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These Moments

In completing my artist talk for June, I’m sifting through ‘reams’ of images, including many screen caps I’ve produced of my own videos. Here are a few that interested me.

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Transitional spaces between the desert fire and hospital–the moment of cross-fade is like the slip where one memory folds indiscriminately into another.

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The firefighters attempting an elevator rescue definitely recall one of my influences, Zbigniew Rybczyński, especially Take Five (1972) and Tango (1981). Echoes fall away to become past, present and future engagements with the attempted rescue

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Another transition near the Sylmar Cascades fire… the red squad occupies its own before and after, its own middle.

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Rather painterly, reminds me of my printmaking approach. Characters partially punch through a strange Hollywood overlay.

Time-Based Screenings

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If you’re attending the Spring, 2015 residency (or if you will be near Lesley University) this January, please do stop by the screening for our program’s video art and film folks. I will be showing So I Asked…, Elevator (Finding a Way Out of Here, I Hope), Rental (Requesting Backup) and Encounter.

Monday, January 12, from 4-6 pm.

Snacks. There will indeed be snacks.

Third Mentor Meeting

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Kevin and I had our third meeting on 11/10. We discussed several specific pieces, as well as logical directions for the View-Master reels and exhibition display.

We discussed the completed Encounter video in depth, covering everything from formal considerations to broader intellectual angles, including:

  • Consideration of TV vs. cinema and their underlying paradigms.
  • Kevin was interested in the evolution of Encounter and its narrative flow. The process of events and interactions are enjoyably difficult to entangle, even ambiguous. This is compelling.
  • Encounter has the most narrative of the bunch, though it’s still operating on a semi-narrative level.
  • The repetition, overlap provide a dreamscape feel.
  • The addition of landscape-specific information and desert physicality successfully anchors it in the same ‘scape’ as the rest of the installation; an improvement over the rough cut.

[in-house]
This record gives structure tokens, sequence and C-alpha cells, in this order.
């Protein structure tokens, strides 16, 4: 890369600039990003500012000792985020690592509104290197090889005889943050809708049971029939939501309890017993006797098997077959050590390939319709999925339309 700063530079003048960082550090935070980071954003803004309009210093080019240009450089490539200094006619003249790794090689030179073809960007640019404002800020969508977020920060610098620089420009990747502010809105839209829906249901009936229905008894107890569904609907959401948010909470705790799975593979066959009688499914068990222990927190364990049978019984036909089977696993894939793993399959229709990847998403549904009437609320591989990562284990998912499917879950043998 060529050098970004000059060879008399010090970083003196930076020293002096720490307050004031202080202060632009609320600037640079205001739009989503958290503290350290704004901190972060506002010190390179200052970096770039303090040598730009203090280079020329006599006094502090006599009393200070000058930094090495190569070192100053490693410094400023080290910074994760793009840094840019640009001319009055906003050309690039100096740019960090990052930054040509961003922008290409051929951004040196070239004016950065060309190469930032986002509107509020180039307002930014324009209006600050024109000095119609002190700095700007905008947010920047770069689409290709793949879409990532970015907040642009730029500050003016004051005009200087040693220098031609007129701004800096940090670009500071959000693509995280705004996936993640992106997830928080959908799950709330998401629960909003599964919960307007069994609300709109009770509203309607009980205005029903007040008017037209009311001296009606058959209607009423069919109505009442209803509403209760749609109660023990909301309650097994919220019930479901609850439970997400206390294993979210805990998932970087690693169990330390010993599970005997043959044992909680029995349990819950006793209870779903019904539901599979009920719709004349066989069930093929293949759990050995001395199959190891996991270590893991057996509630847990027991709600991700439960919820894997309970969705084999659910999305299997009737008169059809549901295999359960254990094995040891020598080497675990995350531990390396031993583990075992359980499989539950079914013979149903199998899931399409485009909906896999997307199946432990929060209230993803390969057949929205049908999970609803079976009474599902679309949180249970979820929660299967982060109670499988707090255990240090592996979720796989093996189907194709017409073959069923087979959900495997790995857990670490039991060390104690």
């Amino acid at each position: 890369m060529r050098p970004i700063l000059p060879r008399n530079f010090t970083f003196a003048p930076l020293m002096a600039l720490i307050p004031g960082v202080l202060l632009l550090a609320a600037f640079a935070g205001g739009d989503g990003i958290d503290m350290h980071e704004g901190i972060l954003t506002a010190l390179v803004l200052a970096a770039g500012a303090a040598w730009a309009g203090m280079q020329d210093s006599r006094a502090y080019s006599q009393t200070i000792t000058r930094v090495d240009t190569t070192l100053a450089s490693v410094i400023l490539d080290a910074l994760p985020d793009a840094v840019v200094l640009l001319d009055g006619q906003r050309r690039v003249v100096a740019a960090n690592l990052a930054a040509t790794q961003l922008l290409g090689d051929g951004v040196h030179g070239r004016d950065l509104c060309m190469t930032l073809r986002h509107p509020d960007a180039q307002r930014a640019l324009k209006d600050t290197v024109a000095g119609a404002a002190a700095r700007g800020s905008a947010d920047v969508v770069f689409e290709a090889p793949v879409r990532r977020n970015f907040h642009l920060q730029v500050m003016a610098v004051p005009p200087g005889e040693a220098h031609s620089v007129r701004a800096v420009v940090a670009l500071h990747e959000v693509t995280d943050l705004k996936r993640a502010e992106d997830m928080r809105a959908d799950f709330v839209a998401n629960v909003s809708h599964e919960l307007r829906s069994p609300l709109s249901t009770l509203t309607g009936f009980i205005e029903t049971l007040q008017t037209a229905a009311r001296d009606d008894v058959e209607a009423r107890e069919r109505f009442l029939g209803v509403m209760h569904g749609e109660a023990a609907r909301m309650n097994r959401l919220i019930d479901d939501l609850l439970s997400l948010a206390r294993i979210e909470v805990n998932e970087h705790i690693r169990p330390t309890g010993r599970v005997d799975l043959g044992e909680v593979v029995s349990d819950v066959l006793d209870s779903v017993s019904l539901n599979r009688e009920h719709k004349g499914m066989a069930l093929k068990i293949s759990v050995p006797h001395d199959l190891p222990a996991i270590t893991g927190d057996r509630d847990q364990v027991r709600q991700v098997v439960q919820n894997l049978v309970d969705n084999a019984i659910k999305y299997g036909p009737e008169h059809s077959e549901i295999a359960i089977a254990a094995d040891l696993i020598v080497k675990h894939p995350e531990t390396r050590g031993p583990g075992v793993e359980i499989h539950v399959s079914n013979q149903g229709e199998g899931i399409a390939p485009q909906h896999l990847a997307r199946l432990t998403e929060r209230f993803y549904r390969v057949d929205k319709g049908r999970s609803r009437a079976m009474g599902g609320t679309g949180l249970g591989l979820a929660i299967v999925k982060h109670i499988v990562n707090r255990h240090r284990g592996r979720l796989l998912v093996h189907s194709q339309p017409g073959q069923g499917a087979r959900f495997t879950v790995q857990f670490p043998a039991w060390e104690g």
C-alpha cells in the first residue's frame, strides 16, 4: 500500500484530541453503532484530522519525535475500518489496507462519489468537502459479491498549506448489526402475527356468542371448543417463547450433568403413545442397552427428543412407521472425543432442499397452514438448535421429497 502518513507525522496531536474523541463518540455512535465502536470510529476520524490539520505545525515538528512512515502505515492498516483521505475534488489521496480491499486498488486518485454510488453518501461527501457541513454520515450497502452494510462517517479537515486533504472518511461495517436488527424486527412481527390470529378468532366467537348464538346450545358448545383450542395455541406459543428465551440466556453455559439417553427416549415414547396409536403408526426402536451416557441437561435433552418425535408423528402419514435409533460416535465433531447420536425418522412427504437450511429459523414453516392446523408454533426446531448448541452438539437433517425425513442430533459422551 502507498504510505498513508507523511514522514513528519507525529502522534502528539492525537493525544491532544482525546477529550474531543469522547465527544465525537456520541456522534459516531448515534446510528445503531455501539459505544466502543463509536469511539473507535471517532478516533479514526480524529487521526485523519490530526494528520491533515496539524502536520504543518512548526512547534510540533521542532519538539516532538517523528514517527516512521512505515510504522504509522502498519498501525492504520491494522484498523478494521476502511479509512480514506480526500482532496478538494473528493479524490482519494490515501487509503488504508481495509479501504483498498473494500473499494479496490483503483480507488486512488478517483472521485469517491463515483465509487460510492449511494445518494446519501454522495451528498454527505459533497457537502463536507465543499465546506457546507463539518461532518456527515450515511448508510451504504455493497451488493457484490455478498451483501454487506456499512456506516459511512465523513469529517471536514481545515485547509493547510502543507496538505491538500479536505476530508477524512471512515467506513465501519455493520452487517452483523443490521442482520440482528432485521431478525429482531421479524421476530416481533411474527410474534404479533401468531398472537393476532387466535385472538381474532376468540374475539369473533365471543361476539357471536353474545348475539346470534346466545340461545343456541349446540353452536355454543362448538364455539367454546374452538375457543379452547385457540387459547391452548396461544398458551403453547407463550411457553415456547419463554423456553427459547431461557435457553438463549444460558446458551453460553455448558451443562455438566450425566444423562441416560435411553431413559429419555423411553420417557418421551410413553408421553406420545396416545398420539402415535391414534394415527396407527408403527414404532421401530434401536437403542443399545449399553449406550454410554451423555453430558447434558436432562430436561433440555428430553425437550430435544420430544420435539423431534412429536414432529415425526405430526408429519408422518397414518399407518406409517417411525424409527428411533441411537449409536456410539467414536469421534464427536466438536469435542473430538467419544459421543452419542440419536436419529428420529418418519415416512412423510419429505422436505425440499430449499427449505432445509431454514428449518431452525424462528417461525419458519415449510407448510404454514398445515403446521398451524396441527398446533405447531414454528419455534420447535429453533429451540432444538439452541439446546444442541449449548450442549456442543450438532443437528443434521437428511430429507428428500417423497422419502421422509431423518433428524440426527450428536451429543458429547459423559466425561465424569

• The darkness addresses a psychological, mythological space.
  • I made many positive improvements between the rough cut and the final version,

We also discussed the interactive / digital image component, the View-Master.

I explained my reasons for choosing it:

  • The View-Master format provides a relevant, interactive method of negotiating the digital stills. Using an app, website, Processing/Arduino or specifically electronic angle may have pushed the content and concept too far away from televisual language (though they are options for future work).
  • View-Masters have been a popular way of dimensionalizing television, media and even landscape/vacation photography (site as participatory culture) for a number of years, especially during the 60s, 70s and 80s (the related period of TV I’m working with). They may also suggest nostalgia, which is fine, but they are not completely rooted in it.
  • It provides a method of interaction that speaks to the original, semi-narrative forms of the reels themselves (and to my video works).
  • It breaks the digital stills away from a simple life on paper

I also explained that I was a little worried about it being too kitschy or gimmicky. Kevin pointed out the View-Master itself has always been gimmicky, so there’s no reason to shy away from it. It fits well with the project, the language of commodified television, and the moving-stills aspect of the digital work.

He suggested that I make the reels stereoscopic-proper; fully 3D, like most of the originals reels. Kevin felt considering the three-dimensionality of the digital stills in a stereoscopic, or anaglyph manner carries contemporary importance, especially with increasing interest in 3D viewing, and in light of other artists investigating structure (like Godard’s Goodbye to Language, which intentionally breaks 3D, preventing typical resolution).

To do this, I can turn the original stills I made into 3D versions, or I can use tracking shots found in TV footage. Composites can develop spatial distance.

Kevin also encouraged me to consider ways of grouping images from the Cascade archive. I can approach the reels as entries in a system of typologies (gunfights, car chases, joshua trees, freeway shots…). He encouraged me logically group stills, so that there is some categorical relationship to the other stills in the same reel, and then to the project at large.

Videos

We discussed several of my original format and exhibition ideas for displaying video works in the installation. Kevin and I were on the same page with my final decision to present television ON television and we went over (agreed upon and expanded) my reasoning for leaving other formats behind, like: